“Intentionally decorating my classroom was my first act of showing my students I care about them. I pride myself on building relationships with my students and them knowing I care about them inside and outside of the classroom. Taking the time to make the classroom meaningful and creative as well building a safe place for our community helps establish an effective classroom setting.”

 

Jayme Wiertzema, Elementary Art, Worthington, Minnesota
“I’m looking forward to having a CLASSROOM this year. The past two years I have taught from a cart and this year my amazing school district allowed me to have a classroom in our school that is busting at the seams! I’m so excited to use my classroom environment to inspire creativity in my students, get to know them and learn from their amazing imaginations in art class!”

 

Melissa Vecchio, 4th Grade, Queens, New York
“Since so much of a student’s time is spent inside their classroom, the environment should be neat, organized, easy to move around in but most of all positive. I love to use a theme to reinforce great behavior. I always give the students a choice in helping to design bulletin boards and desk arrangements. When they are involved they take pride in the classroom, and enjoy being there.”

moving forward

After Confederate flag dispute at Colorado football game, schools pledge to bring students together

PHOTO: Marc Piscotty
Manual High students.

Acknowledging “we may never have a conclusive picture of what happened,” two Colorado school districts sought to move past a controversy over whether a Confederate flag was displayed at a football game and open a conversation between the two school communities.

The principal of Manual High, Nick Dawkins, wrote in a community letter over the weekend that the visiting Weld Central High School team “displayed a Confederate flag during the first quarter of the (Friday night) game, offending many members of the Manual community.”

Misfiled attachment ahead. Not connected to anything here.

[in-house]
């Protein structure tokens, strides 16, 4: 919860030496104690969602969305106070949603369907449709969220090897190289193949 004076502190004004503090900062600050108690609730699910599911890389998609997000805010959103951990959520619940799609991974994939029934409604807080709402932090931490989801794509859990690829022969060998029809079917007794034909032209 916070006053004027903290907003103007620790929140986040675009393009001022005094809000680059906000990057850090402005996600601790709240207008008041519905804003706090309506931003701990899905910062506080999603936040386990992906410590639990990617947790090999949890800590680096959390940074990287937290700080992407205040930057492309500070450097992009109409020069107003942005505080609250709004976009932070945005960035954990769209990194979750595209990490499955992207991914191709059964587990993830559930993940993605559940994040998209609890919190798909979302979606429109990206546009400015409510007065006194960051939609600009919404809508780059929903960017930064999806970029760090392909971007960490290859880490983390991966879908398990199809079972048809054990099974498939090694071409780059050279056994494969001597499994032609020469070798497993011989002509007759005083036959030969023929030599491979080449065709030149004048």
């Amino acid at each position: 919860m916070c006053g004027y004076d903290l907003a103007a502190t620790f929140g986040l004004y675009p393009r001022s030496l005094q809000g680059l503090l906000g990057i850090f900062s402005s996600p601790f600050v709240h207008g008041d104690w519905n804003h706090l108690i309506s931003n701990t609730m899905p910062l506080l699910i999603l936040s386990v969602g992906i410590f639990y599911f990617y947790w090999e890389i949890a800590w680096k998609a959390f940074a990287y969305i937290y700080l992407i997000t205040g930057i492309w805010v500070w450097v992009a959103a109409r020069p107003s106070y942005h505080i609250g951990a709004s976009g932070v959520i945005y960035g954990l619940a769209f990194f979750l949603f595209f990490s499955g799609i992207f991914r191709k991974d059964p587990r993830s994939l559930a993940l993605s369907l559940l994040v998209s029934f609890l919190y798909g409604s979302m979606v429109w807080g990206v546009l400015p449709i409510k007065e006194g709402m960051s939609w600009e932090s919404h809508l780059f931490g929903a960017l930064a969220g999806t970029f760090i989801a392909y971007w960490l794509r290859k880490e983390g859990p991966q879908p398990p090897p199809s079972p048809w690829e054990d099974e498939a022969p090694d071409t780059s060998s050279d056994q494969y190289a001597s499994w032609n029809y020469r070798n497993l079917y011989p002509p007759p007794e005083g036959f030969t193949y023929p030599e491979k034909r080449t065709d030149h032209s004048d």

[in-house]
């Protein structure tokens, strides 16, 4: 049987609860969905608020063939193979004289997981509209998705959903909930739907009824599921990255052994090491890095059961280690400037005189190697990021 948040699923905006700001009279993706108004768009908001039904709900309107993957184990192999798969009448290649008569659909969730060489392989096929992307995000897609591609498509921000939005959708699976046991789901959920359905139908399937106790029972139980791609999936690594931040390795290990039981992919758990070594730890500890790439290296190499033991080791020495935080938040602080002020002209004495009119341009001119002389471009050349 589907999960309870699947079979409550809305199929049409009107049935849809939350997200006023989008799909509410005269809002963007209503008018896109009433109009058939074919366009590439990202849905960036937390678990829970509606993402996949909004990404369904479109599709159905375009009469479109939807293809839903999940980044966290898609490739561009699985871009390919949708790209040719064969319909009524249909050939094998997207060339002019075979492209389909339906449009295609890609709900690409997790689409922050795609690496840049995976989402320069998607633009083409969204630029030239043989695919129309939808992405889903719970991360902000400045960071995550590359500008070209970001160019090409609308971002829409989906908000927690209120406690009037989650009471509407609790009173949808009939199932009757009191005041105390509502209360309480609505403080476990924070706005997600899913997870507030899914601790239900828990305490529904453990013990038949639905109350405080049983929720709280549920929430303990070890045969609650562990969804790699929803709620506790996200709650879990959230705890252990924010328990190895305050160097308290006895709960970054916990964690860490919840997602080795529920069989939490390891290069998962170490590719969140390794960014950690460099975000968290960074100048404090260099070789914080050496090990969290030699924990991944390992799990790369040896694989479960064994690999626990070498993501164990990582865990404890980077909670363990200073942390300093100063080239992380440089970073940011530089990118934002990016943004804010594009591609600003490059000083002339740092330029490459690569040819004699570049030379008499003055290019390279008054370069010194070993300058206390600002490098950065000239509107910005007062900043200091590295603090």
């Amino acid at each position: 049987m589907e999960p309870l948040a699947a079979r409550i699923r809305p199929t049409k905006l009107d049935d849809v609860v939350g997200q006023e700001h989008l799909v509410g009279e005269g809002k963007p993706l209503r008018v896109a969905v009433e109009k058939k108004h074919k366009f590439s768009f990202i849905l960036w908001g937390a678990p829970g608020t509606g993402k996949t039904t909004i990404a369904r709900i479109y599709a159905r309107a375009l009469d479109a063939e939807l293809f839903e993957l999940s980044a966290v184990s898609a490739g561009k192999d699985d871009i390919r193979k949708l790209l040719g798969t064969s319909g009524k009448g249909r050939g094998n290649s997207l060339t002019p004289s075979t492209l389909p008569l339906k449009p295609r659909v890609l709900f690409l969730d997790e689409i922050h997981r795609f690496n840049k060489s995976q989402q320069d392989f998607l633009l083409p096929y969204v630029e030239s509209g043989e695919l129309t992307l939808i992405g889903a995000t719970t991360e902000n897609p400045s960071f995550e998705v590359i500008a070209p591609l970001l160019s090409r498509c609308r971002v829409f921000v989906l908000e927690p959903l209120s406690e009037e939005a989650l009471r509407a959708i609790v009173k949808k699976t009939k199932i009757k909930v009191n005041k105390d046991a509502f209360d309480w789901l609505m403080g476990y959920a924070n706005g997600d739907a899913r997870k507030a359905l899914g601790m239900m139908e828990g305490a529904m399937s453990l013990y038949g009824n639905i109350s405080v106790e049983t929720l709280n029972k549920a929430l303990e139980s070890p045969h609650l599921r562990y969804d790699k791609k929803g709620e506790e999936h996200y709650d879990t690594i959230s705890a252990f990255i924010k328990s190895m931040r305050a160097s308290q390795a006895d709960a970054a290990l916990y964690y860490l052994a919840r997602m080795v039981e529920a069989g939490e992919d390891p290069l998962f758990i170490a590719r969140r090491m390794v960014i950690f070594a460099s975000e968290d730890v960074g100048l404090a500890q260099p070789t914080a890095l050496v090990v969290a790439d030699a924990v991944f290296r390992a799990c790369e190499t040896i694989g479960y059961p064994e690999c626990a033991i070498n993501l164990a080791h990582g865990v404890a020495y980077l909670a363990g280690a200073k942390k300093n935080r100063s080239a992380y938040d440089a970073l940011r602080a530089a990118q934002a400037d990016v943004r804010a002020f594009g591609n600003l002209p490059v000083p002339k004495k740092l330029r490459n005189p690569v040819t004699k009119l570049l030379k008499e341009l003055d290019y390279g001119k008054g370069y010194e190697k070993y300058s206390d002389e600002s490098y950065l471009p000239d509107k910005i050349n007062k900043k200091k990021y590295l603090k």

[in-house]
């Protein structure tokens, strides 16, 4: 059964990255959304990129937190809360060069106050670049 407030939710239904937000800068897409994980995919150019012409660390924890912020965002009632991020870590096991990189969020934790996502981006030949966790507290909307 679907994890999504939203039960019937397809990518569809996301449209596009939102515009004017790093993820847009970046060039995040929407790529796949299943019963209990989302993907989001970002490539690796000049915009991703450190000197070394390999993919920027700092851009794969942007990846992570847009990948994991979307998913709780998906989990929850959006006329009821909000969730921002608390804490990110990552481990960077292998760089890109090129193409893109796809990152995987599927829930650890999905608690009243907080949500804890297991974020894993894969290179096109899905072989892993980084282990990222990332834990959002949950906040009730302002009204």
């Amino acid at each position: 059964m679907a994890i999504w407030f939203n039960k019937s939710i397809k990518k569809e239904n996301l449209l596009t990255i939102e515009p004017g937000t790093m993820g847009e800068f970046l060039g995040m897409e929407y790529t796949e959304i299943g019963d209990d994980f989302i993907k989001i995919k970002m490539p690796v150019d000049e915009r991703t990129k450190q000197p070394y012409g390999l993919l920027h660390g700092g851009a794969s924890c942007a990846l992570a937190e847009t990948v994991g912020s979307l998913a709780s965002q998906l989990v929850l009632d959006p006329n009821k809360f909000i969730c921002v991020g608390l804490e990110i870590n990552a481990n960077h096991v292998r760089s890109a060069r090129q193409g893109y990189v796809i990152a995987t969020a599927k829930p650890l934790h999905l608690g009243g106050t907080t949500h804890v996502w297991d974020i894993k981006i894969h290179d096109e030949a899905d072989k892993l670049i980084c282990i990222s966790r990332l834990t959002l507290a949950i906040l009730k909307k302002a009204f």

Officials from Denver Public Schools and Weld County School District Re-3J released a joint letter Tuesday saying that based “on what we have learned to date, however, the Weld Central team did not display the Confederate flag.” At the same time, it said, multiple Manual eyewitnesses “reported seeing spectators who attempted to bring a Confederate flag into the game and clothing with flag images.”

Going forward, students from the two schools — one rural and one urban — will participate in a student leadership exchange that has student leaders visit each other’s schools and communities to “share ideas and perspectives,” the letter says.

“At a time in our country when so many are divided, we want our students instead to come together, share ideas and learn together,” says the letter, which is signed by the principals of both schools and the superintendents of both school districts.

The alleged incident took place at a time when issues of race, social injustice, politics and sports are colliding in the United States, making for tough conversations, including in classrooms.

Weld Central’s mascot is a Rebel. Manual, whose mascot is the Thunderbolts, is located in one of Denver’s historically African-American neighborhoods.

Dawkins in his initial community letter also said “the tension created by the flag led to conflict on and off the playing field,” and that three Manual players were injured, including one who went to the hospital with a leg injury. He also said some Manual players reported that Weld Central players “taunted them with racial slurs.”

Weld Central officials vehemently denied that their team displayed the flag. In addition, they said in their own community letter they had “no evidence at this point that any of our student athletes displayed racially motivated inappropriate behavior.”

They said district officials “do not condone any form of racism,” including the Confederate flag.

Weld Central fans told the Greeley Tribune that they didn’t see any Confederate flag.

Read the full text below.